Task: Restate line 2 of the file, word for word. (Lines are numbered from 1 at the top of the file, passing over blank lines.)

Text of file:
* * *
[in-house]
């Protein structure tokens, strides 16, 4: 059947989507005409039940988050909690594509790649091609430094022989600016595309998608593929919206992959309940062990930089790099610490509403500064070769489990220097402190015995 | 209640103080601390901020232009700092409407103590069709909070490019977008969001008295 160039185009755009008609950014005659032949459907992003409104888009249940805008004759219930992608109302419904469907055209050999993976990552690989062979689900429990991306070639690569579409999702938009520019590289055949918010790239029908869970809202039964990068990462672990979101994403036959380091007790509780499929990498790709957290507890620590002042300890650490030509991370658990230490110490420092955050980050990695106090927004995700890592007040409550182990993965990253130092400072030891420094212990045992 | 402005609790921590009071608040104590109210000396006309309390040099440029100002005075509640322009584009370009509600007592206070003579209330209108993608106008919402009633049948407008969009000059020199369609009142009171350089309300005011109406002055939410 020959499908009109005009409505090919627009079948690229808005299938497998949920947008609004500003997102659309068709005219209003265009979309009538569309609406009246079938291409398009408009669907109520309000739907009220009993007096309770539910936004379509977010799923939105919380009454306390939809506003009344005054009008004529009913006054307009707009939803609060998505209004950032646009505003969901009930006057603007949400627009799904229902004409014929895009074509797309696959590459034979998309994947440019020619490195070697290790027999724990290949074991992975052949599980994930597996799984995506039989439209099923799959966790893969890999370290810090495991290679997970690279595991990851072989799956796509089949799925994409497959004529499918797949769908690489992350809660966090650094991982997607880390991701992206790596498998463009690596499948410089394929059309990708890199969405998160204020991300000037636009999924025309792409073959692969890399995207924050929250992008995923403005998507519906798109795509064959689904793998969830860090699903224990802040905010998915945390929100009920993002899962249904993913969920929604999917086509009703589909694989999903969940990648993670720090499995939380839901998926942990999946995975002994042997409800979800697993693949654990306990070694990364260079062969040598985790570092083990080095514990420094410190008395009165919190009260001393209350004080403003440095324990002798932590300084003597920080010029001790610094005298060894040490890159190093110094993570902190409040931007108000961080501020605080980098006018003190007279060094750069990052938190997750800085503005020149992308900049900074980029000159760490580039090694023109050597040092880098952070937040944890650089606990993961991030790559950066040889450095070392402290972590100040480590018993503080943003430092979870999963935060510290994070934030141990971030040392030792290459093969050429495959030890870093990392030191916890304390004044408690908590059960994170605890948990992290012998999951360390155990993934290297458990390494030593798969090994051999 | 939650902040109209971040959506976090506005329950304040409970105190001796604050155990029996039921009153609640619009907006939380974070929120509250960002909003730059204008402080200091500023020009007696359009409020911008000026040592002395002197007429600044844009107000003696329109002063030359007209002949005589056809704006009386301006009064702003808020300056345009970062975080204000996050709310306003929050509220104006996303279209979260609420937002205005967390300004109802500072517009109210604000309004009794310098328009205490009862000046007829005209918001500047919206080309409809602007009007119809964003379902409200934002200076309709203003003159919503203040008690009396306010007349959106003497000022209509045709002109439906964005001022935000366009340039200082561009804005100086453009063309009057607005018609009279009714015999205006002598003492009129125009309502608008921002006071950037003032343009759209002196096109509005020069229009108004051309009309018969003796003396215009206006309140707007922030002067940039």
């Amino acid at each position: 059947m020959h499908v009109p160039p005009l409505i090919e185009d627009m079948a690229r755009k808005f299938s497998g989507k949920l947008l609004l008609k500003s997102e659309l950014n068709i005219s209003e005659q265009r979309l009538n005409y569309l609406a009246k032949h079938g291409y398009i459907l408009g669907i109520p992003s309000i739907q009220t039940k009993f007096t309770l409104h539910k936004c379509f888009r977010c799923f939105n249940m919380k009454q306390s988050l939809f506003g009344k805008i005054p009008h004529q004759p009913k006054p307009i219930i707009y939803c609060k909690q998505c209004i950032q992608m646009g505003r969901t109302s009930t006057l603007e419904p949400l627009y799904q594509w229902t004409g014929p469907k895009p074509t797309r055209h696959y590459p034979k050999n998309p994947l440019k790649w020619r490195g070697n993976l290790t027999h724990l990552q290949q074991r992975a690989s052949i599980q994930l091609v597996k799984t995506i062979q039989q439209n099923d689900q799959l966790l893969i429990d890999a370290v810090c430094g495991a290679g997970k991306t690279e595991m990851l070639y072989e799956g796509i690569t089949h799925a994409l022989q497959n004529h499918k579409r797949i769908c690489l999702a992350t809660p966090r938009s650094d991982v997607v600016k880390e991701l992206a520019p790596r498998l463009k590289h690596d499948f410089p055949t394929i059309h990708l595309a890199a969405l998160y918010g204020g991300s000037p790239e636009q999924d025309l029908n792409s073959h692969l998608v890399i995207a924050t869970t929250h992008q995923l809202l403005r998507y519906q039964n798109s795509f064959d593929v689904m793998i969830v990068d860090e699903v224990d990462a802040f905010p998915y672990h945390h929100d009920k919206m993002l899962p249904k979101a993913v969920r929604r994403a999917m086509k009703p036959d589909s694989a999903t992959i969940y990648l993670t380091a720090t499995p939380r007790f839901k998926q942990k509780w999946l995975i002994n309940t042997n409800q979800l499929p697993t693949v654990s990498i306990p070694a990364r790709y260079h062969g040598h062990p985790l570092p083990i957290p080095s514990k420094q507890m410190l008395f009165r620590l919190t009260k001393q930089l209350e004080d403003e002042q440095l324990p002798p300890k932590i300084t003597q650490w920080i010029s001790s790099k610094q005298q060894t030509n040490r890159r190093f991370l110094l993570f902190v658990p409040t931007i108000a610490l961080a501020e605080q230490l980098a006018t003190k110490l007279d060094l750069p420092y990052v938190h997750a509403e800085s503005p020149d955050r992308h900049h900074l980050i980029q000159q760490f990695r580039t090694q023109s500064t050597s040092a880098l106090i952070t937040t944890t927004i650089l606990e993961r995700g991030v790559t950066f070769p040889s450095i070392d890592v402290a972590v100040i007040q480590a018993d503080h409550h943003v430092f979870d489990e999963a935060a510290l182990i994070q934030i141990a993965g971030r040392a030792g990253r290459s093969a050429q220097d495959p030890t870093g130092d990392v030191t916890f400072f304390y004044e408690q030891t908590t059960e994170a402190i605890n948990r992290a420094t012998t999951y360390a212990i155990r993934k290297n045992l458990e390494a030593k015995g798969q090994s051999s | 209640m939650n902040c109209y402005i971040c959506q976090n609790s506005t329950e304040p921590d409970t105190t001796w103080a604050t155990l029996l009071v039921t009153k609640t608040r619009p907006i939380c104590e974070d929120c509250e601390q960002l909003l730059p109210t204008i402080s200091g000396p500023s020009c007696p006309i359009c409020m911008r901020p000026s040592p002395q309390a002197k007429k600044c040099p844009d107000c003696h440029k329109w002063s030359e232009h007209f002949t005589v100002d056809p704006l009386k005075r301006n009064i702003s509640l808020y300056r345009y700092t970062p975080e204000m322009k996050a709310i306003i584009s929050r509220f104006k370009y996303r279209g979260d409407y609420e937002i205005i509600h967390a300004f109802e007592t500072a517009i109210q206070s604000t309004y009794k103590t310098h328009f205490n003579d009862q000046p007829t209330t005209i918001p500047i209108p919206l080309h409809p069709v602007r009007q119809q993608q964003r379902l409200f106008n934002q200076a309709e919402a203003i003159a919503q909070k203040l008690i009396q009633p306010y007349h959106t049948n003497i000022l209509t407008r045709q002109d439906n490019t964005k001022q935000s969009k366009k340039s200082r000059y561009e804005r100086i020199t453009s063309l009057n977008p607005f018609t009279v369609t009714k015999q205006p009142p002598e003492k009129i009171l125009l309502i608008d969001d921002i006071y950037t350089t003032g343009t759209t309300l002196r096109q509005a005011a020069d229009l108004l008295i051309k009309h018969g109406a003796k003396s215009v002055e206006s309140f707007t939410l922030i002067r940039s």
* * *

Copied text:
């Protein structure tokens, strides 16, 4: 059947989507005409039940988050909690594509790649091609430094022989600016595309998608593929919206992959309940062990930089790099610490509403500064070769489990220097402190015995 | 209640103080601390901020232009700092409407103590069709909070490019977008969001008295 160039185009755009008609950014005659032949459907992003409104888009249940805008004759219930992608109302419904469907055209050999993976990552690989062979689900429990991306070639690569579409999702938009520019590289055949918010790239029908869970809202039964990068990462672990979101994403036959380091007790509780499929990498790709957290507890620590002042300890650490030509991370658990230490110490420092955050980050990695106090927004995700890592007040409550182990993965990253130092400072030891420094212990045992 | 402005609790921590009071608040104590109210000396006309309390040099440029100002005075509640322009584009370009509600007592206070003579209330209108993608106008919402009633049948407008969009000059020199369609009142009171350089309300005011109406002055939410 020959499908009109005009409505090919627009079948690229808005299938497998949920947008609004500003997102659309068709005219209003265009979309009538569309609406009246079938291409398009408009669907109520309000739907009220009993007096309770539910936004379509977010799923939105919380009454306390939809506003009344005054009008004529009913006054307009707009939803609060998505209004950032646009505003969901009930006057603007949400627009799904229902004409014929895009074509797309696959590459034979998309994947440019020619490195070697290790027999724990290949074991992975052949599980994930597996799984995506039989439209099923799959966790893969890999370290810090495991290679997970690279595991990851072989799956796509089949799925994409497959004529499918797949769908690489992350809660966090650094991982997607880390991701992206790596498998463009690596499948410089394929059309990708890199969405998160204020991300000037636009999924025309792409073959692969890399995207924050929250992008995923403005998507519906798109795509064959689904793998969830860090699903224990802040905010998915945390929100009920993002899962249904993913969920929604999917086509009703589909694989999903969940990648993670720090499995939380839901998926942990999946995975002994042997409800979800697993693949654990306990070694990364260079062969040598985790570092083990080095514990420094410190008395009165919190009260001393209350004080403003440095324990002798932590300084003597920080010029001790610094005298060894040490890159190093110094993570902190409040931007108000961080501020605080980098006018003190007279060094750069990052938190997750800085503005020149992308900049900074980029000159760490580039090694023109050597040092880098952070937040944890650089606990993961991030790559950066040889450095070392402290972590100040480590018993503080943003430092979870999963935060510290994070934030141990971030040392030792290459093969050429495959030890870093990392030191916890304390004044408690908590059960994170605890948990992290012998999951360390155990993934290297458990390494030593798969090994051999 | 939650902040109209971040959506976090506005329950304040409970105190001796604050155990029996039921009153609640619009907006939380974070929120509250960002909003730059204008402080200091500023020009007696359009409020911008000026040592002395002197007429600044844009107000003696329109002063030359007209002949005589056809704006009386301006009064702003808020300056345009970062975080204000996050709310306003929050509220104006996303279209979260609420937002205005967390300004109802500072517009109210604000309004009794310098328009205490009862000046007829005209918001500047919206080309409809602007009007119809964003379902409200934002200076309709203003003159919503203040008690009396306010007349959106003497000022209509045709002109439906964005001022935000366009340039200082561009804005100086453009063309009057607005018609009279009714015999205006002598003492009129125009309502608008921002006071950037003032343009759209002196096109509005020069229009108004051309009309018969003796003396215009206006309140707007922030002067940039």